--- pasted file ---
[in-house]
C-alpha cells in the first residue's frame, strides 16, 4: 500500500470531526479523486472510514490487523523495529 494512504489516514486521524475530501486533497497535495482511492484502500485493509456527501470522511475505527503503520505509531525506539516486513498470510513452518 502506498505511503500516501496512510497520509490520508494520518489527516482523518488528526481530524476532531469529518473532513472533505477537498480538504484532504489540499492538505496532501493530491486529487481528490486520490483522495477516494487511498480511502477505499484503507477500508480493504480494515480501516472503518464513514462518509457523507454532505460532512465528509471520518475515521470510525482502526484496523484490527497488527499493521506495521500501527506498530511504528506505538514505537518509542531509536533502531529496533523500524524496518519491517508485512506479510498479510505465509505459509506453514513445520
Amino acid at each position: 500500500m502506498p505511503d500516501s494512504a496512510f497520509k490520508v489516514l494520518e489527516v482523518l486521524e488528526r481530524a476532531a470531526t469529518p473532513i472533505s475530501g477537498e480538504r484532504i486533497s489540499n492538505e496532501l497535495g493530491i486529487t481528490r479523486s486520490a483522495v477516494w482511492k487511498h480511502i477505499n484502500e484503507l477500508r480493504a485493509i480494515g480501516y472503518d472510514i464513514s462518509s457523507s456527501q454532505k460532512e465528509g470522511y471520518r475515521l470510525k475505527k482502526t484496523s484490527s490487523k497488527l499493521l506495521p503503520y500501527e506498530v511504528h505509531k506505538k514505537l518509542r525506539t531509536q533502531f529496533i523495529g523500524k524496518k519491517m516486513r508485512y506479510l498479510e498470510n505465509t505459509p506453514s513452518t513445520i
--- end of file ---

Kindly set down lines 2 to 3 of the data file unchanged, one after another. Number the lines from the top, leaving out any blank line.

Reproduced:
C-alpha cells in the first residue's frame, strides 16, 4: 500500500470531526479523486472510514490487523523495529 494512504489516514486521524475530501486533497497535495482511492484502500485493509456527501470522511475505527503503520505509531525506539516486513498470510513452518 502506498505511503500516501496512510497520509490520508494520518489527516482523518488528526481530524476532531469529518473532513472533505477537498480538504484532504489540499492538505496532501493530491486529487481528490486520490483522495477516494487511498480511502477505499484503507477500508480493504480494515480501516472503518464513514462518509457523507454532505460532512465528509471520518475515521470510525482502526484496523484490527497488527499493521506495521500501527506498530511504528506505538514505537518509542531509536533502531529496533523500524524496518519491517508485512506479510498479510505465509505459509506453514513445520
Amino acid at each position: 500500500m502506498p505511503d500516501s494512504a496512510f497520509k490520508v489516514l494520518e489527516v482523518l486521524e488528526r481530524a476532531a470531526t469529518p473532513i472533505s475530501g477537498e480538504r484532504i486533497s489540499n492538505e496532501l497535495g493530491i486529487t481528490r479523486s486520490a483522495v477516494w482511492k487511498h480511502i477505499n484502500e484503507l477500508r480493504a485493509i480494515g480501516y472503518d472510514i464513514s462518509s457523507s456527501q454532505k460532512e465528509g470522511y471520518r475515521l470510525k475505527k482502526t484496523s484490527s490487523k497488527l499493521l506495521p503503520y500501527e506498530v511504528h505509531k506505538k514505537l518509542r525506539t531509536q533502531f529496533i523495529g523500524k524496518k519491517m516486513r508485512y506479510l498479510e498470510n505465509t505459509p506453514s513452518t513445520i